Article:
Understanding interstate and intrastate wars during and after the Cold War through “Levels of Analysis”
Three levels of analysis have been identified in the study of international politics: (a) the system level, which is also identified as the Inter State level or the macro world view, which may also be classified as a “top down” approach to studying world politics (b) the state level analysis which may be classified as intrastate analysis and examines the internal processes within countries as causal factors in war (c) individual level analysis which identifies how individual idiosyncrasies have influenced the course of world politics [Rourke].
Applying these levels of analysis to the Cold War, world politics may be viewed from the level 1 perspective as purely the battle between the forces of communism and capitalism. Therefore, changes in the international system that were caused after the IInd World War caused a change in State behavior and two powerful players emerged in a bi-polar system with two opposing ideologies– capitalist countries that proclaimed themselves democracies and Communist states headed by the USSR. During the Cold war period, nearly all conflicts that arose between countries may be explained on this basis. Democracies rarely went to war with each other [Ma’oz and Abdolali, 1989] and there were a multitude of smaller nations that aligned themselves with the United States or with Russia – the most notable Communist country was China. After the Cold War however, a unipolar system exists where there is only one superpower and war on a global scale is largely conditioned by this unipolar power – the United States.
On a State level, the foreign policy behavior of every country is a cultural characteristic, conditioned by its own belief systems. Democracies don’t go to war with each other, but on a state or individual level, they do enter into civil or intra state wars on other pretexts. For example, the Iran Iraq war during the Cold war era led to both US and USSR wooing those countries, however these nations were at war with each other for religious reasons. Similarly, from a State level view, the United States has an idealistic system of Government with a strong belief in democracy and after the Cold War, its continuing desire to instill democracy in all other countries has led to its intervention in Iraq. Civil wars within and between countries occur of a variety of reasons, which could be moral, ethnic or territorial disputes. As far as the probability of involvement in war is considered, most countries – democracies or not – still show a tendency to go to war, even after the crumbling of the erstwhile Soviet Union.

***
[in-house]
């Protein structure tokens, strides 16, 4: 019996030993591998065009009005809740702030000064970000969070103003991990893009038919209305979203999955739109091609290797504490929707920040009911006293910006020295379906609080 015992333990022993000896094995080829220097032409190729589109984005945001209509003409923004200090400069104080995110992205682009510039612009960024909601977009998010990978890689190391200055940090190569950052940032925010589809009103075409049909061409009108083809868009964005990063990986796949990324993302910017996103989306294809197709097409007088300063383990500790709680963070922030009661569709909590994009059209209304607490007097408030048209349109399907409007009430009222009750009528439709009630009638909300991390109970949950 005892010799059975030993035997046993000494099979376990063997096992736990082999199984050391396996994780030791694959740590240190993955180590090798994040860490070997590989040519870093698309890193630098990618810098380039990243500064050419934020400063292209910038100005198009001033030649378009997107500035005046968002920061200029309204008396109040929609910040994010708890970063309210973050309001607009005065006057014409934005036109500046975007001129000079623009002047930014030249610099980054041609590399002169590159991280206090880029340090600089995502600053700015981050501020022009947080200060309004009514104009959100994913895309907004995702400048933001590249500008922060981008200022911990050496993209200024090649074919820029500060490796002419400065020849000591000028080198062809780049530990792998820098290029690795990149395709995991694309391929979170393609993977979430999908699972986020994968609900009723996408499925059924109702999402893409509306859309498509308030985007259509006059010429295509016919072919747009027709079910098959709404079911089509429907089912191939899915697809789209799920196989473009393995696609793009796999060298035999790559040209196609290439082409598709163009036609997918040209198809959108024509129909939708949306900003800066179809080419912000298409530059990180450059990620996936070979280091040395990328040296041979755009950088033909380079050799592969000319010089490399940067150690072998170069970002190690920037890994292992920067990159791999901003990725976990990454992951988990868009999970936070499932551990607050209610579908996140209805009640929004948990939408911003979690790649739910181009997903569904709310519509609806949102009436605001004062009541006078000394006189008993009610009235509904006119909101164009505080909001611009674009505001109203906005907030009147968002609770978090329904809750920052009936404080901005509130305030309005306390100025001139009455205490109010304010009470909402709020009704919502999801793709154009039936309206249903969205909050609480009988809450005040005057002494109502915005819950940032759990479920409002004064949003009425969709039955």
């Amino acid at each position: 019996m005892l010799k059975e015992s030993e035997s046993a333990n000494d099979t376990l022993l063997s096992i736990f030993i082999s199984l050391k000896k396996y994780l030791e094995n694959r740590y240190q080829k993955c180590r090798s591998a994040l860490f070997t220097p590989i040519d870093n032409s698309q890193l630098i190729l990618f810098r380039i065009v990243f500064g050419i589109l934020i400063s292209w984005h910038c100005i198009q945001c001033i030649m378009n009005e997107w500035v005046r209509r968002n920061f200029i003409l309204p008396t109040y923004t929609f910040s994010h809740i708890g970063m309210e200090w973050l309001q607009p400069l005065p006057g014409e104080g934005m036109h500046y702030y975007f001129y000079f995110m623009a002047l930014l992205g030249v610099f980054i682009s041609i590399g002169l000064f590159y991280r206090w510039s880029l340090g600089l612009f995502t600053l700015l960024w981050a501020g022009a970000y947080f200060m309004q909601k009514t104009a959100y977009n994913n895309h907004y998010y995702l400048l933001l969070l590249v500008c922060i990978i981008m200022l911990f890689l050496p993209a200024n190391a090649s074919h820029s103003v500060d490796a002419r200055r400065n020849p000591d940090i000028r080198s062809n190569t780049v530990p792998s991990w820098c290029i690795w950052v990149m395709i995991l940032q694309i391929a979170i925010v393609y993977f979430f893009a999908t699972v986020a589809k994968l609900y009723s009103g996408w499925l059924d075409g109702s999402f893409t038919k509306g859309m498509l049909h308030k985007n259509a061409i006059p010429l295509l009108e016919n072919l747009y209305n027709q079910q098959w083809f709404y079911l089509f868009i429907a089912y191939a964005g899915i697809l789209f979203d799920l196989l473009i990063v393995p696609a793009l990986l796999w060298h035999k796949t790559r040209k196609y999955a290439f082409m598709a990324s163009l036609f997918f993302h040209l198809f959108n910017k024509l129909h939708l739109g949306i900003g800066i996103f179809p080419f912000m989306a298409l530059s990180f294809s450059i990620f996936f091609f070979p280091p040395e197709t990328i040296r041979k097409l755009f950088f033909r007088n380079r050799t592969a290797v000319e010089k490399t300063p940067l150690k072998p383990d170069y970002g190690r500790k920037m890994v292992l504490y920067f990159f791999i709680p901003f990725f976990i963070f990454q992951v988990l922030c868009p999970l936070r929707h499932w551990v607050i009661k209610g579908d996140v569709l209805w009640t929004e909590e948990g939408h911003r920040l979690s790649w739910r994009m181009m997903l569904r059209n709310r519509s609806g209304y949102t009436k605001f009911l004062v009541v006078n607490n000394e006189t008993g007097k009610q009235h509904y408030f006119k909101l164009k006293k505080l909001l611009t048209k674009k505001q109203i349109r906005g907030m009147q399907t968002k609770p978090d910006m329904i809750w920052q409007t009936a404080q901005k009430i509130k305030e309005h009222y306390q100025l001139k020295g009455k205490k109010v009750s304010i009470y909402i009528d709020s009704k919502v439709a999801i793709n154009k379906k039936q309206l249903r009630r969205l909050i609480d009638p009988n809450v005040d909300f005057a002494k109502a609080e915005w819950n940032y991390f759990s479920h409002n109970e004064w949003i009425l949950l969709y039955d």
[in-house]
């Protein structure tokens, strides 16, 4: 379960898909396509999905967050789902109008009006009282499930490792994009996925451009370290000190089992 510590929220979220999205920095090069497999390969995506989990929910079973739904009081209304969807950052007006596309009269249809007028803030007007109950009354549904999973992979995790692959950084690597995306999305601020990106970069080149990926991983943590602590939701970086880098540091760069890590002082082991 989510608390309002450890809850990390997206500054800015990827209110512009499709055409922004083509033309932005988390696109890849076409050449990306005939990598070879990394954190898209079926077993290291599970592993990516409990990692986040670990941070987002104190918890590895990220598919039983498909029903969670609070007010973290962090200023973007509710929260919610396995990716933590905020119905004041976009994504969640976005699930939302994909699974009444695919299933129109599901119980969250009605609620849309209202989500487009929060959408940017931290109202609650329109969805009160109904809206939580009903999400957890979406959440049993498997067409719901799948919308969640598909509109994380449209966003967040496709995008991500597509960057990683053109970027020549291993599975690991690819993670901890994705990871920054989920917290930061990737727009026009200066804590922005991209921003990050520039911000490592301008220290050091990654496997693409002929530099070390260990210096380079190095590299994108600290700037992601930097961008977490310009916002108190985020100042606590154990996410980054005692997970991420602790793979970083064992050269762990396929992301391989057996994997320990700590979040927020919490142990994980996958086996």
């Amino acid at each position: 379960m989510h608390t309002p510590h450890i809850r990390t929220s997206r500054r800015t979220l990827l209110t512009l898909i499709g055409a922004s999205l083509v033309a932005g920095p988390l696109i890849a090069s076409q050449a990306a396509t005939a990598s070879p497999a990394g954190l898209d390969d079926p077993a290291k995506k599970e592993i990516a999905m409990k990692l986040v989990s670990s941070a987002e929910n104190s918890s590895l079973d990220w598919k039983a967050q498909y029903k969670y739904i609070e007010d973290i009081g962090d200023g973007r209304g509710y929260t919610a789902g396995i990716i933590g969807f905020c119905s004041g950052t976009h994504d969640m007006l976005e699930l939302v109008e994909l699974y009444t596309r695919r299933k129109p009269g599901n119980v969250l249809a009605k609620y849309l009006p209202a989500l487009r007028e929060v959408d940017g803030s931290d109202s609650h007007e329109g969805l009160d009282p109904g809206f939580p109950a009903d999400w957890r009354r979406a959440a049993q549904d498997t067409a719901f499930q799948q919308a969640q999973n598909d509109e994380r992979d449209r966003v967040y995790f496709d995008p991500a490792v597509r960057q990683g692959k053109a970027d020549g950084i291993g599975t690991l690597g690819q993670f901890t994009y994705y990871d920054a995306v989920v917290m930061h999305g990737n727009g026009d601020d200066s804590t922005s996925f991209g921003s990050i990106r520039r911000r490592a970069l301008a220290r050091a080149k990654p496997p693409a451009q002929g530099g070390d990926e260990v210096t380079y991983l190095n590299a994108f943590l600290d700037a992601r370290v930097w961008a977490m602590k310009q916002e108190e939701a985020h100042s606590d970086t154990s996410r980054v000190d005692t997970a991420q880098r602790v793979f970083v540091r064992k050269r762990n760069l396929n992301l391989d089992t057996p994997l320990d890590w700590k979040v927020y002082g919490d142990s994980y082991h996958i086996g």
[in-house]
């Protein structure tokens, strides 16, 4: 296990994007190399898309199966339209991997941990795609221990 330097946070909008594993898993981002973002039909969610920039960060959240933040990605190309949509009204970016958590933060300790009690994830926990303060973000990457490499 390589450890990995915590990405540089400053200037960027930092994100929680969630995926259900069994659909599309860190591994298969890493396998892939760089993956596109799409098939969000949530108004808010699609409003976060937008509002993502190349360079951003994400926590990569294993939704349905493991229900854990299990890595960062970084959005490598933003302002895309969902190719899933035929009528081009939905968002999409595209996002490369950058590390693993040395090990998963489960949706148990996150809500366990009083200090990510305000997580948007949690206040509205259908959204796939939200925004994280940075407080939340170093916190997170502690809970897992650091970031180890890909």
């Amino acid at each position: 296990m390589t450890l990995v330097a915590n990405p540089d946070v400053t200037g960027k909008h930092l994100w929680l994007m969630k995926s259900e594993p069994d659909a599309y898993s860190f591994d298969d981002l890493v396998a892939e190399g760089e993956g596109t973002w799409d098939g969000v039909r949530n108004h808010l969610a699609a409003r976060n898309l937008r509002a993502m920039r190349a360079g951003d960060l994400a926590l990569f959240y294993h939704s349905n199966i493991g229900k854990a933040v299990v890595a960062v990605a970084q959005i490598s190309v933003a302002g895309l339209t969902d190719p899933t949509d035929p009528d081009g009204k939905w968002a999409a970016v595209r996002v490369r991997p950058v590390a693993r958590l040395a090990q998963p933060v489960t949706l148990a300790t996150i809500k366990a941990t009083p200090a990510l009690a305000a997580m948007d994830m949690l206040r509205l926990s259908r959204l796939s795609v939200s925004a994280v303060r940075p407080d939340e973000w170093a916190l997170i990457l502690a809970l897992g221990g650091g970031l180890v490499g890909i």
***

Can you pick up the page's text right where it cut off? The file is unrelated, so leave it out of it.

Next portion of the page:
On an individual level, wars have often been caused by the idiosyncrasies of leaders. Communism was established as a world force through people such as Stalin and the Cold War was set in place after the IInd World War. It was Gorbachev’s role that altered world equations after the Cold War, even as Hitler’s role defined world balances of power in the years leading up to and immediately after the IInd World War. To a large extent, it was Hitler’s role in World war II that created two distinct world blocs – the Axis and Allied powers, with Russia emerging as a strong force in the Asian region that both powers sought to attract. In the present war with Iraq, the role of Presidents George Bush Sr and Jr have contributed to advancing the cause of war. The United States as the major world player after the Cold war has pushed hard for a joint United Nations initiative against Iraq, largely through the efforts of Presidents George Bush Sr and Jr.
- Rourke, John. International Politics on the World Stage, 10th, McGraw Hill Publishers, retrieved July 16, 2005 from URL: http://highered.mcgraw-hill.com/sites/0072890363/student_view0/chapter3/
- Ma’oz, Ze’ev and Nasrin Abdolali. (1989). “Regime Types and International Conflict, 1816-1976.” Journal of Conflict Resolution 33 (March):3-35